North Chicago vet leaves legacy of service
By Judy Masterson firstname.lastname@example.org September 13, 2013 12:34PM
Frank Wortham Sr., who died Sept. 4 at 87 years old, was one of more than 100,000 African-American sailors who between June 1942 and August 1945 trained at three segregated boot camps at Great Lakes: Camp Robert Smalls, Camp Lawrence and Camp Moffett. | Judy Masterson/Sun-Times Media
Updated: October 17, 2013 6:08AM
When Frank Wortham Sr. arrived at Great Lakes Naval Training Station for boot camp in the winter of 1944, there were two navies: one for whites and one for blacks.
The North Chicago veteran, who died Sept. 4 at 87 years old, was one of more than 100,000 African-American sailors who, between June 1942 and August 1945, trained at three segregated boot camps at Great Lakes: Camp Robert Smalls, Camp Lawrence and Camp Moffett.
Wortham also was an integral part of a much smaller group — aging black sailors in Lake County who didn’t want their experience, or the memory of it, to die with them.
A member of the Black Navy Veterans of World War II, Wortham and the group worked for more than six years to raise funds to erect Veterans Memorial Park on Sheridan Road in North Chicago, the only monument of its kind in the U.S. that honors those who served their country despite discrimination in the military.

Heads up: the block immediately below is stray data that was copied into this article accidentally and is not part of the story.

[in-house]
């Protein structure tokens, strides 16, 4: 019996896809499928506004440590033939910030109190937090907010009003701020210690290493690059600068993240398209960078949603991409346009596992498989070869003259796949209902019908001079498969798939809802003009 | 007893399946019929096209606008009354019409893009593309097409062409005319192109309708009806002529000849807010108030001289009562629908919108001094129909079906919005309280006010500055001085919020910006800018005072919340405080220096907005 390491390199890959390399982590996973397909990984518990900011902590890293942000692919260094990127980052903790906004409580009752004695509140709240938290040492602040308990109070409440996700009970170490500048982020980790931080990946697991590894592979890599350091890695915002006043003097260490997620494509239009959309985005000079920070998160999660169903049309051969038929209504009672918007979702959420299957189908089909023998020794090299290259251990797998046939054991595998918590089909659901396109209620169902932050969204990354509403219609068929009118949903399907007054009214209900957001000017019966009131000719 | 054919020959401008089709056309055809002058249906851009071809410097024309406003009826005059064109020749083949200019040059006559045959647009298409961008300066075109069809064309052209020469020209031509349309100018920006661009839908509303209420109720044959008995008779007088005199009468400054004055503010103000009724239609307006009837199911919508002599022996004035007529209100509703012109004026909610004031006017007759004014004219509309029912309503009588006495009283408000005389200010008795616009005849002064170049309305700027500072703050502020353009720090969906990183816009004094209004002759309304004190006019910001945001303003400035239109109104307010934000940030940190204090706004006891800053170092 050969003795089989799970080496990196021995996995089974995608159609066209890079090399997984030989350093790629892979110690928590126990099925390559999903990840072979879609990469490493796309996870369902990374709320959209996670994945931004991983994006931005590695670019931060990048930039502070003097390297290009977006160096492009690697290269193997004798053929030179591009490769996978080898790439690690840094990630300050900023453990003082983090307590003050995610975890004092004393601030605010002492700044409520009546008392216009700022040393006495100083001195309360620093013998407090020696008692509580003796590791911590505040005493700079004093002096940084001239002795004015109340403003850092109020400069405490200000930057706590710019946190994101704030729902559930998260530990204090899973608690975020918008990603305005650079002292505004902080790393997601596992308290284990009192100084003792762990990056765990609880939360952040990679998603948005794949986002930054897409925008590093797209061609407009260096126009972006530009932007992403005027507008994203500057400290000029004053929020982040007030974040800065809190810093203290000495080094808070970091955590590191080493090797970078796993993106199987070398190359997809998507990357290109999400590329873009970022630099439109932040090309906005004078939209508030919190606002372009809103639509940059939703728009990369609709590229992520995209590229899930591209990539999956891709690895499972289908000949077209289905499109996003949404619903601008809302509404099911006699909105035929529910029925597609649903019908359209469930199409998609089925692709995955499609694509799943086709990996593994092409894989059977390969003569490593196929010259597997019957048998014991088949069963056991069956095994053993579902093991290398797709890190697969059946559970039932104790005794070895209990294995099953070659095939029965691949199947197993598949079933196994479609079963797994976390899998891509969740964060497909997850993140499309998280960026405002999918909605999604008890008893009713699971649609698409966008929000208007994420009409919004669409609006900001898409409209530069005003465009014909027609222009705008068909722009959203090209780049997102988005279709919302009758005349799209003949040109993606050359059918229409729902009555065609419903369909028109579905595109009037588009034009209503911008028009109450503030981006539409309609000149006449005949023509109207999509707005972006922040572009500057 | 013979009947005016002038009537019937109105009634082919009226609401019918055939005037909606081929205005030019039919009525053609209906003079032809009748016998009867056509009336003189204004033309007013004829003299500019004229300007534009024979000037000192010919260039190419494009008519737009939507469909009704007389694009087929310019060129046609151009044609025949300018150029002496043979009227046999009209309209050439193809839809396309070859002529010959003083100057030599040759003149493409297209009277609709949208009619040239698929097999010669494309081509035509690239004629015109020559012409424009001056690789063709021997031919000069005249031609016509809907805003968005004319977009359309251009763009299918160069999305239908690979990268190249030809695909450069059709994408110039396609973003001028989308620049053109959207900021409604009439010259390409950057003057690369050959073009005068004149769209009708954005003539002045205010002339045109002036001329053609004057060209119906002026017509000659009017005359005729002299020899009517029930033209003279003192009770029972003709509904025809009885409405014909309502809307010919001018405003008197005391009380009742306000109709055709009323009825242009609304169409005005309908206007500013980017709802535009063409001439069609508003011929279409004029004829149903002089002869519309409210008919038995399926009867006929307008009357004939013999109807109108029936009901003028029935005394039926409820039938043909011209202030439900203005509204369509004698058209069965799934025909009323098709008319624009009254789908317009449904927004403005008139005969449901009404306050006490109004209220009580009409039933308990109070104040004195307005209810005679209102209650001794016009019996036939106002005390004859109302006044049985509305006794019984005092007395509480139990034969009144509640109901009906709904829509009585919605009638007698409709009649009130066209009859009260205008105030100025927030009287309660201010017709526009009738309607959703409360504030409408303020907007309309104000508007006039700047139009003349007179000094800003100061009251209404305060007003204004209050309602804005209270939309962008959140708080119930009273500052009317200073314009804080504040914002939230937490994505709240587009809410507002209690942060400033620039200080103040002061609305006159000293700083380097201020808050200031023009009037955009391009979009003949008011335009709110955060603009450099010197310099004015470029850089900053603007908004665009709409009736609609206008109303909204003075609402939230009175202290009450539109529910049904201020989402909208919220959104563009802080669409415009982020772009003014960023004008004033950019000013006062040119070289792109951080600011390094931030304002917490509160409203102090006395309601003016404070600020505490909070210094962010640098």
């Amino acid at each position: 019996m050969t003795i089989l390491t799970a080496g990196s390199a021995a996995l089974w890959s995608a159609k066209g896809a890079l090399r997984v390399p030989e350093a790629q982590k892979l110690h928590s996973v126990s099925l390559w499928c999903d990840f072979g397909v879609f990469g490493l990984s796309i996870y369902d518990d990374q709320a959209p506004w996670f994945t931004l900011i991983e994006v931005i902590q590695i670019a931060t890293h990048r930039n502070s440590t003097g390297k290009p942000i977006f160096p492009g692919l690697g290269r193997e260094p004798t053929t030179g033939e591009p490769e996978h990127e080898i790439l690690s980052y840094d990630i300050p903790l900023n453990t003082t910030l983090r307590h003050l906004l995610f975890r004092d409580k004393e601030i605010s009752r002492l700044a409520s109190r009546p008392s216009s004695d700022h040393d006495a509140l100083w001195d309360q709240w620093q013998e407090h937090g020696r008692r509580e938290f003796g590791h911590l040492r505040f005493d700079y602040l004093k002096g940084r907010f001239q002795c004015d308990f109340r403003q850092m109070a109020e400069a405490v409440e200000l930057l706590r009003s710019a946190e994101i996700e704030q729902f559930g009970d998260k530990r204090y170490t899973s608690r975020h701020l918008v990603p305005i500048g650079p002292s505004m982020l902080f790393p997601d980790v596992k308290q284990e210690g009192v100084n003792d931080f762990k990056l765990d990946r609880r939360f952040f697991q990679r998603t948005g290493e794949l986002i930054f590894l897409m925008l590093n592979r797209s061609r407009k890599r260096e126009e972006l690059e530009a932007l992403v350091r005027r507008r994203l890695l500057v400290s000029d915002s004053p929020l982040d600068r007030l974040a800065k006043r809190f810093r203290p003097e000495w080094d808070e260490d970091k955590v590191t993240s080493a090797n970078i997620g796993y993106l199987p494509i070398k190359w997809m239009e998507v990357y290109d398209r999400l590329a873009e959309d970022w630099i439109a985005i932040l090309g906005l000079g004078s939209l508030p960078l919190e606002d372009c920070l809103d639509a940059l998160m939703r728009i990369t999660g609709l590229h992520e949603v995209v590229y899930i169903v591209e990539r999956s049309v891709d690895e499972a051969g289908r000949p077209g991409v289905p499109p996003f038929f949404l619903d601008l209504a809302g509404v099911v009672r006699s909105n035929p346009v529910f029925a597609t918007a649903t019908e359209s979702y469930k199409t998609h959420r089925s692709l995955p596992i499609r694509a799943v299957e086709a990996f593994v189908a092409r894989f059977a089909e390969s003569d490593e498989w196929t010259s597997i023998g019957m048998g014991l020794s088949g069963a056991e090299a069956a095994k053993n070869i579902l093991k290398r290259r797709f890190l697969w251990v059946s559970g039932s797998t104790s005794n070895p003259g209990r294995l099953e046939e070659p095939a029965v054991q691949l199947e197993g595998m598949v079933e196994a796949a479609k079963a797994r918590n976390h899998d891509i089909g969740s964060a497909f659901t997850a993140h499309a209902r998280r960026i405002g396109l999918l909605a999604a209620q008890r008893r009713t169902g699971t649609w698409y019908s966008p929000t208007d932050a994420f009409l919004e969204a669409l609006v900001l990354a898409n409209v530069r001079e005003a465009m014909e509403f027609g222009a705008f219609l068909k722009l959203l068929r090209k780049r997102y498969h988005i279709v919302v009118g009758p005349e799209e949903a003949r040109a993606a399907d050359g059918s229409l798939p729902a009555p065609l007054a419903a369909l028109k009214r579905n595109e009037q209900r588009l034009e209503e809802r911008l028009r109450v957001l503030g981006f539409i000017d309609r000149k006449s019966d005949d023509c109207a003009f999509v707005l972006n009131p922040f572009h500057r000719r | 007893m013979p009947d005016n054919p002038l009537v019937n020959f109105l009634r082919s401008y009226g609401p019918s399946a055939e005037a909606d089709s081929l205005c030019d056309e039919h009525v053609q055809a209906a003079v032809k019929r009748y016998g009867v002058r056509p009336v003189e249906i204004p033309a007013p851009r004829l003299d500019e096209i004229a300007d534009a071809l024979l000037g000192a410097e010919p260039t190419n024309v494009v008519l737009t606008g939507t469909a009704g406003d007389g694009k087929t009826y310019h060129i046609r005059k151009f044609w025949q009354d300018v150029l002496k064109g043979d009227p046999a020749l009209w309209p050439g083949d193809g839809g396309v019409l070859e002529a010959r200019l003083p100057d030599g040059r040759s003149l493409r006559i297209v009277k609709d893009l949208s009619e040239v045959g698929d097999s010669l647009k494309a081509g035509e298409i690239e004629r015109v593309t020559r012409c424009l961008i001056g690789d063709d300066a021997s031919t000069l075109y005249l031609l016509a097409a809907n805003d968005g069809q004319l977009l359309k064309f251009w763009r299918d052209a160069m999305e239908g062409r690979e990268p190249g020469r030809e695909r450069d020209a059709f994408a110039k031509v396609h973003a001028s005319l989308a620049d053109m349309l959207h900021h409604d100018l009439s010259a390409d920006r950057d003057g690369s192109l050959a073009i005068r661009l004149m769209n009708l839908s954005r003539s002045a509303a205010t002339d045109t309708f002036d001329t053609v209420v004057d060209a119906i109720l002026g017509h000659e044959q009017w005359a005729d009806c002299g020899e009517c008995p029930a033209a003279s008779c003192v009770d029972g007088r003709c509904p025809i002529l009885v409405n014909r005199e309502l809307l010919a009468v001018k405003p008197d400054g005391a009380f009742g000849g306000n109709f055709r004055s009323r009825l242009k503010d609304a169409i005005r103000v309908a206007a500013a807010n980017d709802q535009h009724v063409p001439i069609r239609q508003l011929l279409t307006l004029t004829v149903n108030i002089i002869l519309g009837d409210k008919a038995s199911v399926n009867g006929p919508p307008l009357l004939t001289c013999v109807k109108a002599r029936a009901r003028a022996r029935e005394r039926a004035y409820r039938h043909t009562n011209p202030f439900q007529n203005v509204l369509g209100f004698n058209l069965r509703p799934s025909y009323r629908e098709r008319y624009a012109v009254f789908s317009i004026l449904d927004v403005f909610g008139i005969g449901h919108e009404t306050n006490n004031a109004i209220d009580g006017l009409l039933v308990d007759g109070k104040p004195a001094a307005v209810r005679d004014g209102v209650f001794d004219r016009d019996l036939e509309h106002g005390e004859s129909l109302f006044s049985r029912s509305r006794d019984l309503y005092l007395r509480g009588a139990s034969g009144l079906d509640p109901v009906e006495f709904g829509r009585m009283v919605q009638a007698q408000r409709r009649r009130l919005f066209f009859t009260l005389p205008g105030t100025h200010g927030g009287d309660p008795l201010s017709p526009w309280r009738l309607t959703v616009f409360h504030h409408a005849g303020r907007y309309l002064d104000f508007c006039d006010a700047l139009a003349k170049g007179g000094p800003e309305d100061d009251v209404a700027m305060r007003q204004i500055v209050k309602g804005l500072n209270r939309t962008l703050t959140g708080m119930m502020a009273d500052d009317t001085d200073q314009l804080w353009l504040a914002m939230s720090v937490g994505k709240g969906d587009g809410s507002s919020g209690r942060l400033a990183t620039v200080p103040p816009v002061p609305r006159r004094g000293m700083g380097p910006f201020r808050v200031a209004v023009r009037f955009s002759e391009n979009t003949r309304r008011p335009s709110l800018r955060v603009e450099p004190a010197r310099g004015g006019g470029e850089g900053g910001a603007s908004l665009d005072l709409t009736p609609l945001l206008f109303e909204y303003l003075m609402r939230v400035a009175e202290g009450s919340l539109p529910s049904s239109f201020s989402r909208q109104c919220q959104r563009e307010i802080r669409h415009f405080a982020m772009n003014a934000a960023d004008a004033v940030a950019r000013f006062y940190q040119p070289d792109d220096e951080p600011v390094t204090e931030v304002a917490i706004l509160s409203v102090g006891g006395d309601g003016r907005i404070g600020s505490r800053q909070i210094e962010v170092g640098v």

In 2006, the year the memorial was dedicated, Wortham recalled how racism was a fact of life for black sailors, who mingled freely with white seamen during liberty at ports from Bermuda to Brazil, but were segregated by Jim Crow at home.
“That’s the way the country was at the time,” Wortham told the News-Sun. “We knew it wasn’t right, but that was the system.”
After serving aboard a minesweeper that kept vital shipping lanes open and safe during the war, Wortham returned to Lake County. Married to wife Genevieve in 1947 and the father of four children, he worked for 30 years in civil service at Great Lakes, retiring in 1982. In 2012, he traveled with five other aging Lake County veterans to Washington, D.C., to visit the World War II monument.
The trip was planned and executed with help from the Exchange Club of North Chicago, which recently founded the county’s first Honor Flight chapter.
“He’s the reason we took the trip,” exchange club president Paula Carballido said. “He didn’t want anybody to forget the struggles they went through. He wanted to share that with generations to come.”
Funeral services were scheduled to begin with visitation at 11 a.m. Saturday, Sept. 14, at First Baptist Church, 2219 14th St., North Chicago. Interment follows at 2 p.m. at North Shore Garden of Memories, military section, 1801 Green Bay Road, North Chicago.